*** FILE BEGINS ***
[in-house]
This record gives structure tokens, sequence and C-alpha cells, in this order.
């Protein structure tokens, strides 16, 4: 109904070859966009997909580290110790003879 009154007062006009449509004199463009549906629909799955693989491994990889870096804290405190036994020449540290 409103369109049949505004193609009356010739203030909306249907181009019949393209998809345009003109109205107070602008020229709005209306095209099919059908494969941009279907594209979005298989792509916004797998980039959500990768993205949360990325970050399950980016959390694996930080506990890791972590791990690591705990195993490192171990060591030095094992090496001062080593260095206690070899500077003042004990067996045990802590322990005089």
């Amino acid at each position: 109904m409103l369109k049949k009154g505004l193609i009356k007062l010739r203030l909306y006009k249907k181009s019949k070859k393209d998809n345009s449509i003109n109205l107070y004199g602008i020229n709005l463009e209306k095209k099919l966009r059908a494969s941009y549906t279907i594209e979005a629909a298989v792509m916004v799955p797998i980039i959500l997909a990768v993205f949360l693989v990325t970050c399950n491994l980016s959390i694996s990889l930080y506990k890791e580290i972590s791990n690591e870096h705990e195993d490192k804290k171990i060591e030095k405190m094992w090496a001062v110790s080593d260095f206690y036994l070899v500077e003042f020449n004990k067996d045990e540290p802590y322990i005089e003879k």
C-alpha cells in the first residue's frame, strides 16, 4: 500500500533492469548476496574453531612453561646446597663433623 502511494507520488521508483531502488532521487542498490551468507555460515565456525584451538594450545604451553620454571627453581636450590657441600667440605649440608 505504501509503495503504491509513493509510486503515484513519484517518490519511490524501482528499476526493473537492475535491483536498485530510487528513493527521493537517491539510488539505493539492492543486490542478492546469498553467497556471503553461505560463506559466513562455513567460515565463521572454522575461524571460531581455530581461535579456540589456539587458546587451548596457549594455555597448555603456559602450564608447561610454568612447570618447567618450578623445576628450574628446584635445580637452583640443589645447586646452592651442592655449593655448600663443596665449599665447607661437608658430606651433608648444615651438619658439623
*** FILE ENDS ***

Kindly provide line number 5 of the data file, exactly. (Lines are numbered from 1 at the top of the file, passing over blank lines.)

C-alpha cells in the first residue's frame, strides 16, 4: 500500500533492469548476496574453531612453561646446597663433623 502511494507520488521508483531502488532521487542498490551468507555460515565456525584451538594450545604451553620454571627453581636450590657441600667440605649440608 505504501509503495503504491509513493509510486503515484513519484517518490519511490524501482528499476526493473537492475535491483536498485530510487528513493527521493537517491539510488539505493539492492543486490542478492546469498553467497556471503553461505560463506559466513562455513567460515565463521572454522575461524571460531581455530581461535579456540589456539587458546587451548596457549594455555597448555603456559602450564608447561610454568612447570618447567618450578623445576628450574628446584635445580637452583640443589645447586646452592651442592655449593655448600663443596665449599665447607661437608658430606651433608648444615651438619658439623